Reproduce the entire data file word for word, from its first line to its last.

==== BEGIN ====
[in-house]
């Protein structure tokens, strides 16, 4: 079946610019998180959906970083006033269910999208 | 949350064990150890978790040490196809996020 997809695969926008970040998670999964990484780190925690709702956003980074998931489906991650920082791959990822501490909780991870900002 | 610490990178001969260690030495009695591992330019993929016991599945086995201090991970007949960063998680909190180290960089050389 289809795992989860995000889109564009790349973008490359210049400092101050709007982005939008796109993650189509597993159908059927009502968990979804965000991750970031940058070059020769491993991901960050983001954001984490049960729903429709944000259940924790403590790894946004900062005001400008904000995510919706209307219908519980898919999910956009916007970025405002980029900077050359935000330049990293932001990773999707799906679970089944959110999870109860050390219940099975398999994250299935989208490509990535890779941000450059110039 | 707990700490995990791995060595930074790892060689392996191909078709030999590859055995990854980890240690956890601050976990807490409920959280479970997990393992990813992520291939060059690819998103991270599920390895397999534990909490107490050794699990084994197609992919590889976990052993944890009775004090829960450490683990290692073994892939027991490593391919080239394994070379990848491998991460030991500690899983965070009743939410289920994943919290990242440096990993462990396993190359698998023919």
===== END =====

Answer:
[in-house]
């Protein structure tokens, strides 16, 4: 079946610019998180959906970083006033269910999208 | 949350064990150890978790040490196809996020 997809695969926008970040998670999964990484780190925690709702956003980074998931489906991650920082791959990822501490909780991870900002 | 610490990178001969260690030495009695591992330019993929016991599945086995201090991970007949960063998680909190180290960089050389 289809795992989860995000889109564009790349973008490359210049400092101050709007982005939008796109993650189509597993159908059927009502968990979804965000991750970031940058070059020769491993991901960050983001954001984490049960729903429709944000259940924790403590790894946004900062005001400008904000995510919706209307219908519980898919999910956009916007970025405002980029900077050359935000330049990293932001990773999707799906679970089944959110999870109860050390219940099975398999994250299935989208490509990535890779941000450059110039 | 707990700490995990791995060595930074790892060689392996191909078709030999590859055995990854980890240690956890601050976990807490409920959280479970997990393992990813992520291939060059690819998103991270599920390895397999534990909490107490050794699990084994197609992919590889976990052993944890009775004090829960450490683990290692073994892939027991490593391919080239394994070379990848491998991460030991500690899983965070009743939410289920994943919290990242440096990993462990396993190359698998023919």